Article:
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Your First Winter With An Air Source Heat Pump

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Air source heat pumps are becoming an increasingly common choice among homeowners. These systems cool your home in the summer and can then be switched into heating mode in the winter. If the following winter will be your first winter using your air source heat pump to warm your home, then these tips may come in handy.

1. Keep the setting constant.

With a traditional furnace, you generally turn the temperature back when you're not home for the day in an effort to save energy. But with a heat pump, you're often better off leaving the temperature at a constant setting. Otherwise, the heat pump will have to work extra hard to bring the home back up to temperature when you get home. If it's very cold outside, the pump may not have enough "power" from the air temperature differential alone to make up the difference, so it may have to rely on its electric connection to generate the heat to do so. This will drive up your energy bills. Pick a temperature, like 65 or 68, and stick with it.

2. Watch for ice and snow buildup.

Make sure you take a look at the heat pump from time to time. If you see any snow or ice building up on it, clear the snow or ice away. This buildup can block the heat pump from effectively exchanging heat and can also increase the chance of premature rust accumulation. If your heat pump is getting buried in snow often, you may need to have your HVAC contractor come raise it further off the ground.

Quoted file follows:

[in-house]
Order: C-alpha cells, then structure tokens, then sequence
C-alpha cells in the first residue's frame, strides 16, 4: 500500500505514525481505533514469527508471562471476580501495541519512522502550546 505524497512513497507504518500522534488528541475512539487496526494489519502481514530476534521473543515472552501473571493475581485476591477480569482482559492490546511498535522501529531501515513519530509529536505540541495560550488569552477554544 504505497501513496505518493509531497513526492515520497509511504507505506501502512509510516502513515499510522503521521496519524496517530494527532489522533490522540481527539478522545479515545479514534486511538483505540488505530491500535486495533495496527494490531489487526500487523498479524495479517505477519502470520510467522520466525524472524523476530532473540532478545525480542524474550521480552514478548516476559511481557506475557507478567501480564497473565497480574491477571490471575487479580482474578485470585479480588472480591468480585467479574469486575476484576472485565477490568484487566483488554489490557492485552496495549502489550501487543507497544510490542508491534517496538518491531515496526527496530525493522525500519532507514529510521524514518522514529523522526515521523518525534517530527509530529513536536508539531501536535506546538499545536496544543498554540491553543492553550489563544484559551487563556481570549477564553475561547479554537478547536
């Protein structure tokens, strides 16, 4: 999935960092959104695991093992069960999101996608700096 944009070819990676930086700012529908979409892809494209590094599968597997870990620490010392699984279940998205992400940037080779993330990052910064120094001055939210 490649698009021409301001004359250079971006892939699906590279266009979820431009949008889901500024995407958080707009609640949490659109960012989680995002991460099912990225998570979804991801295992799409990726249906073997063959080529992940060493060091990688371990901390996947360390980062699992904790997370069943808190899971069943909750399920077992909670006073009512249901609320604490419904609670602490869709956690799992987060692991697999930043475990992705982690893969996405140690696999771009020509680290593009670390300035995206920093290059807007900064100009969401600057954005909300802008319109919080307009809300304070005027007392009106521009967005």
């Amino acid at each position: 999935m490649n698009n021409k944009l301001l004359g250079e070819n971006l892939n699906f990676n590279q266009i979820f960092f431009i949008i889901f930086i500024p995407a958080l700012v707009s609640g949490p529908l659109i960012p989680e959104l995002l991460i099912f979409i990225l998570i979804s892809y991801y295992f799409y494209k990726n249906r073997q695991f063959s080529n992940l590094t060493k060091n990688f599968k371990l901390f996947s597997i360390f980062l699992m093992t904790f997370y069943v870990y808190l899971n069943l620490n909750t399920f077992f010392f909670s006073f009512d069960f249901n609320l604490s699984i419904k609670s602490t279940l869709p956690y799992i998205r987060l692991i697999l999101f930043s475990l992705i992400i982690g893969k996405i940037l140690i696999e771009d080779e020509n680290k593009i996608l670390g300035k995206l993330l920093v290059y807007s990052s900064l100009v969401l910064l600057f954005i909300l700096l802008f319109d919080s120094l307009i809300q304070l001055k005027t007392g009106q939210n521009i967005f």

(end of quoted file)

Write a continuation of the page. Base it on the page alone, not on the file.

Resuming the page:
3. Trim the shrubs.

Before winter begins, make sure you trim any trees or shrubs that are near the heat pump. You would not want the branches to scrape against or get sucked into the unit. Trimming the bushes also ensures the unit gets proper airflow.

4. Empty the condensate pan.

Another thing to do before winter begins is empty the condensate drain pan, which is probably full after the unit has been cooling your home all summer. Usually, the condensate drain pan is located under the heat pump. If you cannot locate yours, look in the owner's manual to figure out where to find it.

To learn more about heat pumps and how to maintain them, talk to an HVAC company such as D & R Service Inc. They can also schedule an appointment to come maintain your system prior to winter.